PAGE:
FDA Takes Genomic Testing a Step Further with Regulatory Strategies & Public Workshops

September 16, 2015

FDA has announced plans to develop diagnostic systems for the use of next generation sequencing (NGS) technologies, furthering the Precision Medicine Initiative (PMI) ordered by President Obama. The goal and mission of the PMI is “to enable a new era of medicine through research, technology, and policies that empower patients, researchers, and providers to work together toward development of individualized treatments.” This is precisely what FDA plans to do by developing regulatory strategies for NGS-based clinical test.

Next generation sequencing refers to the grouping of millions of small fragments of DNA that can then be sequenced at the same time, creating enormous amounts of data. This is a significant advancement because it enables the sequencing of an entire genome, as well as created the ability to diagnose, and possibly predict, multiple conditions using only one test. This advancement s derives more comprehensive genetic information on individuals at a relatively inexpensive price point.

Starting last year, FDA has been seeking input on how a regulatory system could be developed for use in the review and regulation of NGS technologies. After running into several issues, releasing a discussion paper on the data created by these tests, and holding a public workshop, FDA has announced its plans to hold two additional workshops. These workshops will be held on November 12 and 13 and will focus on developing a regulatory system for NGS technologies.

On November 12, the workshop will address the standards for analytical performance evaluation of NGS. FDA is hoping to gain feedback as well as discuss “possible analytical standards and approaches to develop or build on existing standardization efforts in order to optimize its regulatory approach to NGS-based in vitro diagnostic tests (IVDs).” The standards to be developed will be used to ensure accurate and reliable test results are produced by test developers.

On November 13, FDA will cover the “current challenges in clinical validation of NGS tests.” The purpose of this workshop is for the Agency to get comments and feedback on how it can “use curated databases containing information about human genetic variation as sources of valid clinical evidence” for its oversight of the NGS-based IVDs. FDA acknowledges that a “single company, lab, or institution is unlikely to have enough information to definitively determine the clinical importance of test results,” but is hoping that by compiling all of the information into a database, a reliable source of scientific evidence will be created.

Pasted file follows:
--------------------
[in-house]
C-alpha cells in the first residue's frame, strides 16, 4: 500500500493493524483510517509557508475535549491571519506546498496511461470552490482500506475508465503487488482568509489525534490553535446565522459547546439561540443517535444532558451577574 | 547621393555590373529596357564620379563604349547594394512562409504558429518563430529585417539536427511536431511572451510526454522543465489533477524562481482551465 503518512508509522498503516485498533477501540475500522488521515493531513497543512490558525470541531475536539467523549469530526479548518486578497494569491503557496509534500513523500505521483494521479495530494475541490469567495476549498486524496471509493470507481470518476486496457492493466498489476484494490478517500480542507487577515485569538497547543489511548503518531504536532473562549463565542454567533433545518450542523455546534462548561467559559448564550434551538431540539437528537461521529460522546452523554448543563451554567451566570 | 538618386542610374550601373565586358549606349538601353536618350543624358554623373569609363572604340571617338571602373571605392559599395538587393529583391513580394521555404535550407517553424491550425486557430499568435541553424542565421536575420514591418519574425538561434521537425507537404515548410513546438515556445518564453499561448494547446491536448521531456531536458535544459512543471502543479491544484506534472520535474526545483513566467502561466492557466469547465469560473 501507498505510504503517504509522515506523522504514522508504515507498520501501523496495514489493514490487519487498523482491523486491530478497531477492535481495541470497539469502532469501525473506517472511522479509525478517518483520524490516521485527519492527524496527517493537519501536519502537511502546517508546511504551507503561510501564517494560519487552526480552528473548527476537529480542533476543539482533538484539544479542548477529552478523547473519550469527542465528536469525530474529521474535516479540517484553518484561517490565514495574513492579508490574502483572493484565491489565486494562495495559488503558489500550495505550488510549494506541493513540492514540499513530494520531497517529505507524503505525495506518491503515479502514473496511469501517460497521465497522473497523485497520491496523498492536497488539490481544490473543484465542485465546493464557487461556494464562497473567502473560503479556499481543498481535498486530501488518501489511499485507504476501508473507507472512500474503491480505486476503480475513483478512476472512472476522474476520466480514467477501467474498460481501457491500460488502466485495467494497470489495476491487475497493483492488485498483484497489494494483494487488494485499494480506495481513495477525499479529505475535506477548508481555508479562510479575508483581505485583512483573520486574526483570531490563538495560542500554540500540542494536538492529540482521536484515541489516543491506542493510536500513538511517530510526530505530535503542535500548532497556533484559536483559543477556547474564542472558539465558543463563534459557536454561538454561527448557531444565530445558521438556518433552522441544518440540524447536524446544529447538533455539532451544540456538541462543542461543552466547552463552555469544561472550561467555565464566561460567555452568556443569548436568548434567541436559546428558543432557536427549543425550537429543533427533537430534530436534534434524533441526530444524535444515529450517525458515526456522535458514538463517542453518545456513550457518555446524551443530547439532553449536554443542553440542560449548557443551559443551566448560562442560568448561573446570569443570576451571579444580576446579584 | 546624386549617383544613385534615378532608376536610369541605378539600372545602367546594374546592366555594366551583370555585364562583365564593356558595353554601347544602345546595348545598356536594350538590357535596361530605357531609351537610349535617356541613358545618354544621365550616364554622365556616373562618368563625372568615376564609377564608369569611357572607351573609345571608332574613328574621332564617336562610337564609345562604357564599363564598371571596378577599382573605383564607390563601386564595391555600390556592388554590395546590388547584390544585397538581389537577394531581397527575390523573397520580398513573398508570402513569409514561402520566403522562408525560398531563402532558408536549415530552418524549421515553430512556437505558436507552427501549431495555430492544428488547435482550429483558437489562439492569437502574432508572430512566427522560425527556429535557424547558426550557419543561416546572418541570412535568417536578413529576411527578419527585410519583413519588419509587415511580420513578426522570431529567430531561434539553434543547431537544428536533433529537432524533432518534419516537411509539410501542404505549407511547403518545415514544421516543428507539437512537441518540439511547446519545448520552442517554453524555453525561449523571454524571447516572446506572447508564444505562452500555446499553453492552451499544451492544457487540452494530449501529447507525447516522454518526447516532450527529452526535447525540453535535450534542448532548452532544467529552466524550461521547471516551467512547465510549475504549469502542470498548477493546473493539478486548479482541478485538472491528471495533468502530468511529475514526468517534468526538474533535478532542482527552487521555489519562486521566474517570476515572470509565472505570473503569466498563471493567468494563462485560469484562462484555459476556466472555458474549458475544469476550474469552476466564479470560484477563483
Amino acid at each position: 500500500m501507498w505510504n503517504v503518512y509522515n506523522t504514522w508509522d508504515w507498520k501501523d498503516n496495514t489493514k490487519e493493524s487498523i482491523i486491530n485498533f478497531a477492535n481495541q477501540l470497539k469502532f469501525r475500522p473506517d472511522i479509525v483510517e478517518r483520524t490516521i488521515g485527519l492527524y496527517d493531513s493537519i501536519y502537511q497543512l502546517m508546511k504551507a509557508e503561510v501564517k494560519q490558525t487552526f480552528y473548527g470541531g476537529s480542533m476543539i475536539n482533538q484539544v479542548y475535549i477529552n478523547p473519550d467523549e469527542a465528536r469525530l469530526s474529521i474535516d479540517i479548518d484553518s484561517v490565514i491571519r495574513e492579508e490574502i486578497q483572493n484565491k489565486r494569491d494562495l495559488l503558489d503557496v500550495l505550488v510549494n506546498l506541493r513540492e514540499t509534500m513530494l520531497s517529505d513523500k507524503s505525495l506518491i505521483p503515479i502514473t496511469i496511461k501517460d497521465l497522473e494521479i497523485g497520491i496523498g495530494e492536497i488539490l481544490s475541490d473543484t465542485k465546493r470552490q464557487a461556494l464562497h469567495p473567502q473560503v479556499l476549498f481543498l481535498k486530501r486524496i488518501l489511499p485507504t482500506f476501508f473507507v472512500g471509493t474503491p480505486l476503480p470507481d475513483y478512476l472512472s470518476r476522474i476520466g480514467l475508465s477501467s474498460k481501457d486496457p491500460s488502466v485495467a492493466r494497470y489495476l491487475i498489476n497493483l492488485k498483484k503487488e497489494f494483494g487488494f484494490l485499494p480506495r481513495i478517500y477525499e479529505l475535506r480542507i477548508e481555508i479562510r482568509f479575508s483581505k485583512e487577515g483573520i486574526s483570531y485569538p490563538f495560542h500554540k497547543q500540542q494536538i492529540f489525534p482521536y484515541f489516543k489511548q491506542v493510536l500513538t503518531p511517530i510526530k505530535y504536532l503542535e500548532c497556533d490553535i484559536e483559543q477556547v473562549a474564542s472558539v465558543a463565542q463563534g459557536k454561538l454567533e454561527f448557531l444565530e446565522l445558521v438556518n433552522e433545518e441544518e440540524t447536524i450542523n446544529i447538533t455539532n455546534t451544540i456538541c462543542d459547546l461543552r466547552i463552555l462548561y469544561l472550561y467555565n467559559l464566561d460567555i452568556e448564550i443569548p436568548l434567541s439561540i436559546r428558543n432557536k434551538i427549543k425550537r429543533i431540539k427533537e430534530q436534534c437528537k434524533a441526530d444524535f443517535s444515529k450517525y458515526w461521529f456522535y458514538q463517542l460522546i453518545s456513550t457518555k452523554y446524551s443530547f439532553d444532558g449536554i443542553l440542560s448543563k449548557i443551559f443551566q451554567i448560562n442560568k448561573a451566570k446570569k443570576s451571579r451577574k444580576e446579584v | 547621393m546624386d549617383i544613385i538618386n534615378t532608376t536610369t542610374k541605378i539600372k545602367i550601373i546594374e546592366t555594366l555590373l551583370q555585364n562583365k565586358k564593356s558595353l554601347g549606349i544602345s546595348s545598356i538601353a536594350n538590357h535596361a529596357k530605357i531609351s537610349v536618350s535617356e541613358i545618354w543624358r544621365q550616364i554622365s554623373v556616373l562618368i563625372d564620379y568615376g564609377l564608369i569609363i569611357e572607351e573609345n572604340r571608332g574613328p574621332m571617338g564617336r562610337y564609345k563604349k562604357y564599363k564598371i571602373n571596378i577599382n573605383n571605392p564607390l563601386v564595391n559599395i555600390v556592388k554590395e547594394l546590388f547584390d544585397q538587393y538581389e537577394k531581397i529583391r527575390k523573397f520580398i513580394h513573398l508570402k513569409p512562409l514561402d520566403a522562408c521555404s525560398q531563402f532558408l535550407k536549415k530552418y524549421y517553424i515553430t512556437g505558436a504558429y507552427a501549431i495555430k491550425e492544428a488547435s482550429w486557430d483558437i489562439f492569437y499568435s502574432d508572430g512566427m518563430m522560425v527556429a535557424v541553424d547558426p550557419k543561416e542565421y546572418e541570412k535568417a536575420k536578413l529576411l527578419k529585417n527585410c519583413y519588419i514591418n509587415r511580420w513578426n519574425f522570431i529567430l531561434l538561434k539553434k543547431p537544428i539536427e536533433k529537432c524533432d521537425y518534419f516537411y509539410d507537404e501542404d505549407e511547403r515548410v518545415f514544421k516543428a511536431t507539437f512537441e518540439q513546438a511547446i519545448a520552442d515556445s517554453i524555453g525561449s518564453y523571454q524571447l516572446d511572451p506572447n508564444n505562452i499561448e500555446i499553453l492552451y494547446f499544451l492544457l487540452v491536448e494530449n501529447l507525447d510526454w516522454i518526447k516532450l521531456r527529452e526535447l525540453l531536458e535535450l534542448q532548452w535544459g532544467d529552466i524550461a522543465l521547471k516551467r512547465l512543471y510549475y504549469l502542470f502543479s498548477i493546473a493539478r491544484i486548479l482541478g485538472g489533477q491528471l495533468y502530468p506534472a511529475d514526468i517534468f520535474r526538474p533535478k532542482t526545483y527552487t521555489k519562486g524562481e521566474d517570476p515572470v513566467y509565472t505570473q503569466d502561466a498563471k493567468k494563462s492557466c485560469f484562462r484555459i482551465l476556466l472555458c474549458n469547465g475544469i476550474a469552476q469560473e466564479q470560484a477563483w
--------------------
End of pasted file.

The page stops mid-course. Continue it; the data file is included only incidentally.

FDA has announced plans to publish additional discussion papers that will be based on public input received by the Agency. These documents will “provide a high level overview of regulatory considerations for the development of analytical standards and the use of curated clinical databases to support NGS test submissions” and will be available prior to the two workshops.

For the last 35 years, we have been helping our clients achieve successful interactions with the FDA and have established a strong relationship with the Agency over the years.  We have the knowledge and experience you need to develop and submit a successful application.  Contact us today to learn more about our services and how we can help you.


March 9, 2016

FDA to Review PhUSE Nonclinical Study Data Reviewer’s Guide Template

As a part of its ongoing collaboration with the Pharmaceutical Users Software Exchange (PhUSE), the FDA has announced its plans to review the proposed Nonclinical Study Data Reviewer’s Guide (SDRG)...

March 7, 2016

FDA Takes Steps to Ensure Patients are Informed of Safety Risks Associated with Essure

Additional information on FDA's review of Essure is available in our previous FDA News article entitled "Coming Soon: FDA Safety Review of Essure" On Monday, February 29th, FDA announced that it will...

March 1, 2016

Rare Disease Day 2016: FDA Announces Grants for Natural History Studies in Rare Diseases

On Monday, February 29th, FDA celebrated the ninth annual Rare Disease Day by announcing its new grant program, which will award $2 million in research grants to fund natural history studies for rare...